By guest blogger Randy Lovejoy, part 2 of 2.Pastor to the Community Discernment

As I open the door and walk in I feel the cool air hit my face. It is 8:20am and it is already beginning to heat up in the Echo Park community in Los Angeles. But the air conditioning combined with the sepia colored lighting and the soft, mellow music, gives respite from the heat and space to wake up slowly. Could this be my next flock?

After walking in I realize I have entered through the exit door so I walk past the barrista, the cashier and three customers to the end of the line. Everything in the coffee shop is neat and tidy. The simplicity of the stainless steel tables, chairs and counter allow the artwork to “pop.” My attention to the decor is diverted when I realize it is my turn to order. I am excited about the oatmeal. I look past the “no guilt” oatmeal to the “old fashioned.” The difference between the two is whether or not you get the “cane sugar.” I like cane sugar. But then I notice that the oatmeal is in little pre-made containers that, once ordered, must be thrown into the microwave and served.

I quickly give up the vision of home-made oatmeal in a brightly colored fiestaware bowl and go for the cinnamon-raisin bagel instead. “A large latte also, please,” I tell the cashier. He is hip-casual. An artist’s hat, stubble from two or three days, and a hickey on his neck combine with a t-shirt, fitting a bit tightly over his slightly overweight belly to make his statement. I pay for my food with a $10 bill. He hands me my change being very careful not to actually touch my hand. I put the change in my pocket and choose a stainless steel table near the counter.

As I wait for my order I wonder if I had done something to make him think I was “unclean.”  But then I notice that they have vegan options for most everything. Gluten free options also abound. This community clearly has its own set of food laws. Not kosher, but something more post-modern. The offense wasn’t mine. It was a general distrust of germs. We are all, at some level, unclean.

A woman comes in with a dog in arm. “That looks like a Gremlin!” one of the artist/employees says. “I loved that movie,” the dog owner said. Then she added, feeling a bit unsure, “I will take him outside as soon as I finish ordering.”  The lack of response from the staff said everything.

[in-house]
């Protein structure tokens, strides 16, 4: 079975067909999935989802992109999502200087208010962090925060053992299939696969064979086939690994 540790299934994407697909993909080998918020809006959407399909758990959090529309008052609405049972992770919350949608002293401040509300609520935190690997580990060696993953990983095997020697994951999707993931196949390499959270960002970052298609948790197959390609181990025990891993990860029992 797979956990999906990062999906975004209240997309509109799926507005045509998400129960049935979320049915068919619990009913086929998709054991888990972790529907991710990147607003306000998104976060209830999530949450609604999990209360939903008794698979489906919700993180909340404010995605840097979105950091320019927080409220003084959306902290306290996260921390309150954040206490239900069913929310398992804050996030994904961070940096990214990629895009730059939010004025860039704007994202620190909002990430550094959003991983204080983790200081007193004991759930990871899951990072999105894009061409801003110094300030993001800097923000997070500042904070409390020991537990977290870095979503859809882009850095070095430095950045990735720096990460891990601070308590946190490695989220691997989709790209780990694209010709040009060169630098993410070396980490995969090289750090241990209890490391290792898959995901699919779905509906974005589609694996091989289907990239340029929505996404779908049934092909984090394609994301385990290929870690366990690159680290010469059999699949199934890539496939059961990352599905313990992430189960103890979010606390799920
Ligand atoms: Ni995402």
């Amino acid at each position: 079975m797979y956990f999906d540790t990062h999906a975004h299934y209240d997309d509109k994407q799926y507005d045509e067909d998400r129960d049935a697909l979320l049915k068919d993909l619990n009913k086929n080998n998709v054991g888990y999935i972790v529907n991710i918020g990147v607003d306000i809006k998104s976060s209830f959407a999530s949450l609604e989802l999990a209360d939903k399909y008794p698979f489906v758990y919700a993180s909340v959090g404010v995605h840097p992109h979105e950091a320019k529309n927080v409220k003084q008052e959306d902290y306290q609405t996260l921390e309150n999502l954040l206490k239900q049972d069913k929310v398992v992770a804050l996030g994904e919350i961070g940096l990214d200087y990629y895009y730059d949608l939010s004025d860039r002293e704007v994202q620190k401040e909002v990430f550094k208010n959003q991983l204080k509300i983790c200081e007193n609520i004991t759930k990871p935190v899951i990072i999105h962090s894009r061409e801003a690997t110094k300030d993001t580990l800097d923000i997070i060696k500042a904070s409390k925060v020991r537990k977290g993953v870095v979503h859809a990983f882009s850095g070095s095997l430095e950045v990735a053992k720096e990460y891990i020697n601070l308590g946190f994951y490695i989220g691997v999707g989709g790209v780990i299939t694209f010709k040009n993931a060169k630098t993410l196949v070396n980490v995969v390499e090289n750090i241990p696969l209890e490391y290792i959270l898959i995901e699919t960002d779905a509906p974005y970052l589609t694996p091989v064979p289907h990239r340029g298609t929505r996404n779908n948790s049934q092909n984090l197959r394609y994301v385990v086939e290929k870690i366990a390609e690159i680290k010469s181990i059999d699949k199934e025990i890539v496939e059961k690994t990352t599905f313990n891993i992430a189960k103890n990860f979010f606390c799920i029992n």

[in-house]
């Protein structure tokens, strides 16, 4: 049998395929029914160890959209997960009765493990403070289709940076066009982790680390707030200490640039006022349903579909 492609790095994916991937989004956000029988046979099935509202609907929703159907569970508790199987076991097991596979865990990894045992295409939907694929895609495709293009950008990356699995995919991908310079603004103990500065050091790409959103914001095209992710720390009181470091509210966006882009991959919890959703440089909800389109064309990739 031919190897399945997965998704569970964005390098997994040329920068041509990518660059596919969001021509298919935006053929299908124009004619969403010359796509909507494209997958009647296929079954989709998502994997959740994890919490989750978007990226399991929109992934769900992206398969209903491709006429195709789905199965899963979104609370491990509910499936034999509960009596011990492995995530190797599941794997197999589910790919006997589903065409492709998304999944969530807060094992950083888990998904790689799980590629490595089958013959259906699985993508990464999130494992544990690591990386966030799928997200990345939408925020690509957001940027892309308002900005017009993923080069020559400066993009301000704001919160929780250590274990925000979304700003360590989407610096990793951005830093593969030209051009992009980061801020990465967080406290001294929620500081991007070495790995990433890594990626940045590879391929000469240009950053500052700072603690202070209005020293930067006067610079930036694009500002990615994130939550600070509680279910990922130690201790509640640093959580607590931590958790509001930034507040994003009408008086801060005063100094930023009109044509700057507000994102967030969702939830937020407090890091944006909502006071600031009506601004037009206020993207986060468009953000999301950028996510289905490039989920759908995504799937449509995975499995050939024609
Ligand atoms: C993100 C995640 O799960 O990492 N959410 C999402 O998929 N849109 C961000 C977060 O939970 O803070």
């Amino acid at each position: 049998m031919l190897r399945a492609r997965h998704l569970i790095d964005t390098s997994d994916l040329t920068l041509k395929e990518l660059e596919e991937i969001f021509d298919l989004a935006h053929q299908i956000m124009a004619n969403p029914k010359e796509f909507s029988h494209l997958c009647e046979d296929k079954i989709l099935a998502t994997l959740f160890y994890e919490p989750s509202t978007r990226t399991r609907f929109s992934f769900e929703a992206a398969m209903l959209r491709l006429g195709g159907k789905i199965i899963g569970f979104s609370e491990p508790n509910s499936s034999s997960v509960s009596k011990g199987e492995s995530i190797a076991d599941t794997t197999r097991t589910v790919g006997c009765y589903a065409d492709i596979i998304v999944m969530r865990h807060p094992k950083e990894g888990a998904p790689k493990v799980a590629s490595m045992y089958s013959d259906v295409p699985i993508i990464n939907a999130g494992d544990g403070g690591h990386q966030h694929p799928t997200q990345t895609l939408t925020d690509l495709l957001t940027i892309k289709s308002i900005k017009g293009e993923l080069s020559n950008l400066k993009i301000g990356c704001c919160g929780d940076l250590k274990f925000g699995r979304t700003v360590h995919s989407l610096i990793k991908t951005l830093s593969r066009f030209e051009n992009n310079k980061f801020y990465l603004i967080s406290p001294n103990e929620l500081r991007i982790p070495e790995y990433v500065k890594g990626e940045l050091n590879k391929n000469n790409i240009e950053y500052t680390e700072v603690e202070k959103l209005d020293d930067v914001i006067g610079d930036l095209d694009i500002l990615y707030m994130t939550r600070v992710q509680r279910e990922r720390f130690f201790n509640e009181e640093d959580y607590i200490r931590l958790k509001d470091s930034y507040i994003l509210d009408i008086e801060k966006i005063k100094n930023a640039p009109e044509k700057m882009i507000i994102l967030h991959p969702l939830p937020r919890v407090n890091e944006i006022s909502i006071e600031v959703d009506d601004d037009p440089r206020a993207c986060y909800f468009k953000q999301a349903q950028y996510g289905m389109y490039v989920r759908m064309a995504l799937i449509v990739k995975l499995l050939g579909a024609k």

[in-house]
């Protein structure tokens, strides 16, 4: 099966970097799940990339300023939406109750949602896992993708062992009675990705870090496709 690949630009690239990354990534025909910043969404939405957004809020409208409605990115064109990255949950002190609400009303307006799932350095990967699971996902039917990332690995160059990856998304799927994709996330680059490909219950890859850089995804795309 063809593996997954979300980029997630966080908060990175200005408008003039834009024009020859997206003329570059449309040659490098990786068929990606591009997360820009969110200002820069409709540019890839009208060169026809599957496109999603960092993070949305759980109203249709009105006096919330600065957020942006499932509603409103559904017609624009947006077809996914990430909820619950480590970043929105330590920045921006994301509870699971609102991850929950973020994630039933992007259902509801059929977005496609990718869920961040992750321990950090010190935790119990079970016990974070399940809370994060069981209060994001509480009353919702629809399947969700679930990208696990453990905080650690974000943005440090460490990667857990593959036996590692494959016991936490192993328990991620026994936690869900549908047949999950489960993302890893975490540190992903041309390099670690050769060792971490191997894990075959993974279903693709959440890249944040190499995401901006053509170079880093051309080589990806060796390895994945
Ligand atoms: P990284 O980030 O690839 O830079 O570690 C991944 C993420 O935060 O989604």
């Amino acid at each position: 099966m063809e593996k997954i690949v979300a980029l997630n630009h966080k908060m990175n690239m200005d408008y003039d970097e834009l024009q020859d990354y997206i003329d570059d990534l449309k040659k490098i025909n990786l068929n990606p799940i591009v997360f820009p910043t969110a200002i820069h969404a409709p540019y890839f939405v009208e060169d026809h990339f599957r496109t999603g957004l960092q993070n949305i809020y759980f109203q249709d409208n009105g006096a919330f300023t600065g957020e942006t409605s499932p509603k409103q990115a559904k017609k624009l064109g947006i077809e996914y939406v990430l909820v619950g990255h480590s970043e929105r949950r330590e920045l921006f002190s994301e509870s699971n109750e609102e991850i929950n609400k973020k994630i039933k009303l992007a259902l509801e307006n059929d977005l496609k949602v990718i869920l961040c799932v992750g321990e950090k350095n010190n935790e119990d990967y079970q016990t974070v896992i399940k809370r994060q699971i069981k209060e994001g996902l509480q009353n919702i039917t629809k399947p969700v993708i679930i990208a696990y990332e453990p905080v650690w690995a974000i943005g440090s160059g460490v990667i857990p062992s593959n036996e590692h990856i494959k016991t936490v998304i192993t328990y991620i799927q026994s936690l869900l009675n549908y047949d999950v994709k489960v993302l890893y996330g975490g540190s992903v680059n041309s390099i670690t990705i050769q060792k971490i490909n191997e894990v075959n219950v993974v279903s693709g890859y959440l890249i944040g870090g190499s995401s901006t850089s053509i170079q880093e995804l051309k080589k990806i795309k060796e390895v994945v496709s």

My order is called by another server, also wearing an artist hat. “Randy?!” he says with both a question and a command. (Come and get it!   Are you here?)  This fit with his cheery disposition. As I pick up my order I see the barrista. She is clearly serious and diligent about her craft. She alone of the staff, didn’t have an artist’s hat. But perhaps it wasn’t necessary since her art was what brought everyone together. This place was about coffee. Really good coffee, if my latte had anything to say about it.

Everyone, staff or customer, seemed to be an artist of some kind. Most of the guys have just the same amount of stubble as the cashier. They wear old jeans or shorts. They wore old jeans or shorts. They had subdued shirts. The women wore shorts or long, simple dresses. No one was willing to sell any products with their clothing. And they all seemed quite tech savvy if their devotion to their laptops were any sign. Some of them wore headphones which functioned as a “Do not bother me, artist at work” sign.

I overheard two of them talking about what they enjoy in life, “Coffee and good tunes…” one of them said. “And keep your head down?” ask the other. They both laughed. A moment later one of them said, “I don’t consciously try to recall anything. It all just goes by.”  “I hear ya,” said the other as he left to find a table, which told me that he really had no clue what the first guy was saying. “How’s it going,” another guy said to another 20 something who just walked into the shop. They gave each other a stiff “guy hug.”  They were almost all white, all thin, and even those guys who were in shape did not have any muscle tone on their arms. (“A gun free zone”?)  Everyone seemed very nice and very friendly.

Could this be a place where God is pursuing the 100th sheep? I see hints of the wounds, the anger, the emotional walls, which could find a salve in the good news of Jesus Christ. Could this be my next community of faith? I see hints of the potential riches of gift, passion, and personality hidden among these people which the gospel could guide, strengthen and amplify. Could this network of relationships be turned toward Christ? I would be excited about it if it is. I could lay down my life for these people.

Suddenly, a 40 something hispanic woman cries out in pain as a bar stool falls over. Her African-American child had knocked it over into her leg. “Are you okay?” the cashier says. “Yes,” she says though that clearly isn’t true. There is an awkward feeling in the air as she rubs her leg to try to make it feel better.